What I would think would be good now is it’s not sexy, but it’s very important and is to start taking the CBP, which is Customs and Border Protection, to start taking them seriously, because they have started to check all these cargos, especially coming from China. They already know that people are rerouting their products. They already know that people are falsifying their documents and stuff like that. They’re clamping on forced child labor a lot. I was just talking to somebody last week and his product had been stopped since December because one component in his product was made out of a region in China that was known for forced child labor and for that they sent his container back to China after detaining it for many months. They had to send it back and I see that popping up in Mexico as well.

Afolabi:

So start taking CBP seriously in terms of check with your broker. Check that your products are compliant to US government regulations. We’re actually rolling out a product this end of this month that can actually help you track all your products and cross check it across all governmental agencies. If your supplier or if your product has something that the US government doesn’t like, it will flag it so that can be found on a tariff terminator website. Very soon, like end of this month, you will start being able to track and monitor your ASINs to make sure that your risk of being stopped or your product being destroyed or being prohibited from coming into the US. You would be better prepared and know ahead of time to know all the watch lists, to be aware of the watch lists of all the people and factories and things that the government doesn’t like, because it’s not pretty for them to stop your goods and don’t let it come in.

Bradley Sutton:

All right, Good to know. Good to know. Now, if people want to get more information from you or reach out to find out more about your services. How can people find you on the interwebs out there?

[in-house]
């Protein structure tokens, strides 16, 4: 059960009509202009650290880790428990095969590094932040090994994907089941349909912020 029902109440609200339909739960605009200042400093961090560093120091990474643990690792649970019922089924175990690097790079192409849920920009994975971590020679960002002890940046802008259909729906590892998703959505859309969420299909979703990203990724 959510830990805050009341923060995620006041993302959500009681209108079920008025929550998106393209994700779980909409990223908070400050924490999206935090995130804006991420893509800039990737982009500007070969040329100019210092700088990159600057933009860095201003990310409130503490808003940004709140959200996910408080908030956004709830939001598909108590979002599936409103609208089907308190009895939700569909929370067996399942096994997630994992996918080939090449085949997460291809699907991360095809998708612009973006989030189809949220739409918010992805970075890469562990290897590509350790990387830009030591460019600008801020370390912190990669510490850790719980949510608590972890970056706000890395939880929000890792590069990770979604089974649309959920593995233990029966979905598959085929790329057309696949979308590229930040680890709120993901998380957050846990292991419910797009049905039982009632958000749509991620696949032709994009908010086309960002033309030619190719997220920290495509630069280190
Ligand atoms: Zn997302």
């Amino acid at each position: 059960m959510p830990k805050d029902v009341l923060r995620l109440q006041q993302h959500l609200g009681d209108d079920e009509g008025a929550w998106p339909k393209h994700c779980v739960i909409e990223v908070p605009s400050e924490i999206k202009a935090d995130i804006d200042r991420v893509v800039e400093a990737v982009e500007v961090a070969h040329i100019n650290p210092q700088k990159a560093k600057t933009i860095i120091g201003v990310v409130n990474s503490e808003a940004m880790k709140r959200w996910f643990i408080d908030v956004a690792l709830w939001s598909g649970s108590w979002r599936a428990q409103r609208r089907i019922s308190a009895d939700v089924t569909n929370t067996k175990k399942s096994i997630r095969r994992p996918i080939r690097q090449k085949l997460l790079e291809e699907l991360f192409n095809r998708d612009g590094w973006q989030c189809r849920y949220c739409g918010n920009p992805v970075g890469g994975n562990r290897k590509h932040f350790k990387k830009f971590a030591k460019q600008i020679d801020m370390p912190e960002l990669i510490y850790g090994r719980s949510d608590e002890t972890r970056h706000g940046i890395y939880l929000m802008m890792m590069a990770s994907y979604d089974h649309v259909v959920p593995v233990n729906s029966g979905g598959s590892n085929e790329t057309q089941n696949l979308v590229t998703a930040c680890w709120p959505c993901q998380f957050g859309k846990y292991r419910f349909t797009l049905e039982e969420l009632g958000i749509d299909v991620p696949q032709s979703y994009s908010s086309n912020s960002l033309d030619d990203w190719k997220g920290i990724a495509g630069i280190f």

Afolabi:

So they can find us at honuworldwide.com or tariftaminator.com Tariff as in T-A-R-I-F-F-T-E-R-M-I-A-N-A-T-O-R. Tarifterminator.com, or Honu Worldwide as H-O-N-U Worldwide.com, or you can send us an email at savings at HonuWorldwide.com.

Bradley Sutton:

All right, Afolabi, thank you so much for coming on the show. I’ll let you know what I think of the fish pepper soup and maybe we’ll reach out to you next year to see what’s new in your world. Knowing you, you’ll probably be on five different things already in this short year. So thank you so much for sharing your knowledge with us.

Afolabi:

You’re welcome. Let me know how the fish pepper soup tastes. I always want to. I’m curious.

Bradley Sutton:

All right, All right, I’ll let you know. I’ll let you know.


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Director of Training & Chief Evangelist

Bradley is the Director of Training and Chief Evangelist for Helium 10 as well as the host of the most listened to podcast in the world for Amazon sellers, the Serious Sellers Podcast. He has been involved in e-commerce for over 20 years, and before joining Helium 10, launched over 400 products as a consultant for Amazon Sellers.